There’s no denying that our food bills are becoming increasingly expensive. While this can make eating healthy more challenging, you don’t have to compromise on nutrition when eating on a budget. In this month’s blog our resident nutritionist Nicky shares her top tips for eating healthy on a budget.
- Plan your meals ahead: This will prevent any last minute rushed purchases or frequent takeaway meals which easily add up. On a saturday or sunday plan your meals for the week based on what’s seasonal and reasonably priced. If you can, cook once and eat twice. Double up your portions so you are only cooking every second day. Try using recipes with common ingredients such as the same protein (e.g. chicken, meat, fish, tofu), tinned tomatoes, frozen or fresh vegetables, rice, fresh or dried herbs and spices. You can also freeze leftovers to help reduce food waste.
- Use a shopping list:Once you have planned your meals and snacks for the week, create a shopping list with what you need and stick to it. This will reduce the likelihood of any impulse shopping and make sure you are only buying what you need. Choosing home brands can also reduce your food bill by 20-30%.
- Shop seasonally: Fruit and vegetable prices can go up and down depending on supply and demand so shop for fruit and vegetables that are in season as they will be significantly cheaper. Then base your recipes and meals off what’s available. Check out this fruit and veggie seasonality chart [https://s3-ap-southeast-2.amazonaws.com/qldhealth-obesity-assets-2wsxr6466zvps5ujg73n-s3/wp-content/uploads/2015/09/QH_O41832_T_Seasonal_Calendar_A4_2PP_23092015.pdf]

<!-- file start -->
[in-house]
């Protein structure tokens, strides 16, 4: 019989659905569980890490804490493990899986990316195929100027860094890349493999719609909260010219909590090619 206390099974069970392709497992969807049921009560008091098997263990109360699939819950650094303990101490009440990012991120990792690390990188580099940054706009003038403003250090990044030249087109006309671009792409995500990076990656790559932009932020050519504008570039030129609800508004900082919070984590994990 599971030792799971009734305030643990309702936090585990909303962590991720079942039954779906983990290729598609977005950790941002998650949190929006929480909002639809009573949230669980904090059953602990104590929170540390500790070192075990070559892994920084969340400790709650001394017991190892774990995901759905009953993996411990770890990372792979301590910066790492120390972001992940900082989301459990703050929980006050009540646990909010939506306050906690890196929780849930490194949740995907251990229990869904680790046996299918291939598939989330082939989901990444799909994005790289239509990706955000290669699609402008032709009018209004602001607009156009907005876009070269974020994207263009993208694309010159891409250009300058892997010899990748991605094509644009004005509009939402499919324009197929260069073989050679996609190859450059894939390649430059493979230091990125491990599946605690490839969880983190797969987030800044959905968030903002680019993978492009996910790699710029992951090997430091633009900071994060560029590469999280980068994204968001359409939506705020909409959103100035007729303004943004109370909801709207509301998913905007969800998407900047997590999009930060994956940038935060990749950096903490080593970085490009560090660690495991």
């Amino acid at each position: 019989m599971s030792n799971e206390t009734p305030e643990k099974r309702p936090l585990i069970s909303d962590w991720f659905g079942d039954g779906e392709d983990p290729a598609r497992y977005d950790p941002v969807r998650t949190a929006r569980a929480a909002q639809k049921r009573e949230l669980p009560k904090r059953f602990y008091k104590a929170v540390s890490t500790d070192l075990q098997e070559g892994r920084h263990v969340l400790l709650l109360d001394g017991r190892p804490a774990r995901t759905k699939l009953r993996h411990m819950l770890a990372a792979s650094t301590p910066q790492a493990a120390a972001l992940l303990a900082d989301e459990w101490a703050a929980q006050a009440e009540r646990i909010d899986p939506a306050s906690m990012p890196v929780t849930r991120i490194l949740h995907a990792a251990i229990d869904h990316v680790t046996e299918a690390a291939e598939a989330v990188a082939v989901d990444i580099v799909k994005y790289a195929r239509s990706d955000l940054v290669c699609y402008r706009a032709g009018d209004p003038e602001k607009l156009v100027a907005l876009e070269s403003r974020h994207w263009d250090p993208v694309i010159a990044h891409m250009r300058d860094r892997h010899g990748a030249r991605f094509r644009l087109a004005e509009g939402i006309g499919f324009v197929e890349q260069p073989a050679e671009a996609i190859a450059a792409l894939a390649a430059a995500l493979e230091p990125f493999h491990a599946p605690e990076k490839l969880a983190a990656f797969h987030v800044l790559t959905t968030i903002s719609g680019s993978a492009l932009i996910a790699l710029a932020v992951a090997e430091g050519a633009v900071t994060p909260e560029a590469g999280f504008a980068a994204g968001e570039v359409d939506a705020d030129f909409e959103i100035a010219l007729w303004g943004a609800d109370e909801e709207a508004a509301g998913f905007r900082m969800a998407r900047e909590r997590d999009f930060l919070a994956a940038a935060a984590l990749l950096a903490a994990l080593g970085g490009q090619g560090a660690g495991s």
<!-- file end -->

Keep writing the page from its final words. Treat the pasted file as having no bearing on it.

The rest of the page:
- Use frozen fruit and vegetables: Frozen fruits and vegetables are just as nutritious as fresh. They also cost less and last longer and it also means you can enjoy your favourite fruits and vegetable even when they aren’t in season. If you are purchasing canned fruit opt for fruit in natural juice not syrup and read the labels for any added salt.
- Substitute meat for a plant protein a few times a week: Per 100g tofu and dried and tinned legumes such as chickpeas, lentils and beans are cheaper compared to meat, chicken and fish. You can either substitute meat for one of these vegetable proteins or bulk out meals by adding legumes and extra vegetables. For example adding one or two tins of lentils to a bolognese mince will make it more nutritious and extend the number of meals you can get. Easy and budget friendly plant-based meals would be things like lentil bolognese, chickpea curry and tofu stir-fry.
- Swap takeaway meals for Activate Foods meals: Most Activate Foods meals are around $10-$14 per serve and are nutritious, chef-prepared, delicious and leave you feeling satisfied. Most takeaway meals including a McDonalds burger cost more than this and easily add up. If you know you are going to be time poor or have a particularly busy week order some Activate Foods meals.
For professional advice on how to eat healthy on a budget, book in a consult with the team at Eatsense.